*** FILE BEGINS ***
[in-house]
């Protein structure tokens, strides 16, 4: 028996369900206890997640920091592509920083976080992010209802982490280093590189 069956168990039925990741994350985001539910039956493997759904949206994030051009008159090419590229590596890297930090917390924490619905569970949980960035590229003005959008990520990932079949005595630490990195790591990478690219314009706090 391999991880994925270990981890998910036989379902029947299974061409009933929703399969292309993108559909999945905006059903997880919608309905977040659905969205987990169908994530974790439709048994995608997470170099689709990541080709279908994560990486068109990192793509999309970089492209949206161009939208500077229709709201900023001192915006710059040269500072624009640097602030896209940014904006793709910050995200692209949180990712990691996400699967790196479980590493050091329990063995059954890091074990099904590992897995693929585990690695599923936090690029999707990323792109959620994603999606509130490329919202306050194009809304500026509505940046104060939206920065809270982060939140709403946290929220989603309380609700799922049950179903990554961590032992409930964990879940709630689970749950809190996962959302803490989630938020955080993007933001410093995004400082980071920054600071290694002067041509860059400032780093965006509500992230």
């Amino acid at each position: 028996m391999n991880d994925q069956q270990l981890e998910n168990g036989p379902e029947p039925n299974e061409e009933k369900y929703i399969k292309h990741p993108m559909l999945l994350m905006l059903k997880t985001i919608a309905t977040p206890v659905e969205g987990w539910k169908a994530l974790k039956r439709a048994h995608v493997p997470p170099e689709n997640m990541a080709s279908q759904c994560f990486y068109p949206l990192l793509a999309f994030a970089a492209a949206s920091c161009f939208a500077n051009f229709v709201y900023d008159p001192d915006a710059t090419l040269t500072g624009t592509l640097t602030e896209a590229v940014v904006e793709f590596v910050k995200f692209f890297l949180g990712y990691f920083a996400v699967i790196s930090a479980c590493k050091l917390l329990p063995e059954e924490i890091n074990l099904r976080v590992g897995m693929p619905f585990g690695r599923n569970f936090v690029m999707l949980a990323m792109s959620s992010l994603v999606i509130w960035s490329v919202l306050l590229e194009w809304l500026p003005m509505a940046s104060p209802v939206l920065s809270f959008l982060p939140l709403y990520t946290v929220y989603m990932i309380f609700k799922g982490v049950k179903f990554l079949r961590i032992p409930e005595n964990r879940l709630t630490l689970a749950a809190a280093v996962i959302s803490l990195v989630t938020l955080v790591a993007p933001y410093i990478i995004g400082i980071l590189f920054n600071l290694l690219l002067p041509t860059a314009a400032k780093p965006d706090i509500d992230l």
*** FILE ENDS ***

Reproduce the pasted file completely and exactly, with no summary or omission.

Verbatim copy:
[in-house]
């Protein structure tokens, strides 16, 4: 028996369900206890997640920091592509920083976080992010209802982490280093590189 069956168990039925990741994350985001539910039956493997759904949206994030051009008159090419590229590596890297930090917390924490619905569970949980960035590229003005959008990520990932079949005595630490990195790591990478690219314009706090 391999991880994925270990981890998910036989379902029947299974061409009933929703399969292309993108559909999945905006059903997880919608309905977040659905969205987990169908994530974790439709048994995608997470170099689709990541080709279908994560990486068109990192793509999309970089492209949206161009939208500077229709709201900023001192915006710059040269500072624009640097602030896209940014904006793709910050995200692209949180990712990691996400699967790196479980590493050091329990063995059954890091074990099904590992897995693929585990690695599923936090690029999707990323792109959620994603999606509130490329919202306050194009809304500026509505940046104060939206920065809270982060939140709403946290929220989603309380609700799922049950179903990554961590032992409930964990879940709630689970749950809190996962959302803490989630938020955080993007933001410093995004400082980071920054600071290694002067041509860059400032780093965006509500992230």
């Amino acid at each position: 028996m391999n991880d994925q069956q270990l981890e998910n168990g036989p379902e029947p039925n299974e061409e009933k369900y929703i399969k292309h990741p993108m559909l999945l994350m905006l059903k997880t985001i919608a309905t977040p206890v659905e969205g987990w539910k169908a994530l974790k039956r439709a048994h995608v493997p997470p170099e689709n997640m990541a080709s279908q759904c994560f990486y068109p949206l990192l793509a999309f994030a970089a492209a949206s920091c161009f939208a500077n051009f229709v709201y900023d008159p001192d915006a710059t090419l040269t500072g624009t592509l640097t602030e896209a590229v940014v904006e793709f590596v910050k995200f692209f890297l949180g990712y990691f920083a996400v699967i790196s930090a479980c590493k050091l917390l329990p063995e059954e924490i890091n074990l099904r976080v590992g897995m693929p619905f585990g690695r599923n569970f936090v690029m999707l949980a990323m792109s959620s992010l994603v999606i509130w960035s490329v919202l306050l590229e194009w809304l500026p003005m509505a940046s104060p209802v939206l920065s809270f959008l982060p939140l709403y990520t946290v929220y989603m990932i309380f609700k799922g982490v049950k179903f990554l079949r961590i032992p409930e005595n964990r879940l709630t630490l689970a749950a809190a280093v996962i959302s803490l990195v989630t938020l955080v790591a993007p933001y410093i990478i995004g400082i980071l590189f920054n600071l290694l690219l002067p041509t860059a314009a400032k780093p965006d706090i509500d992230l």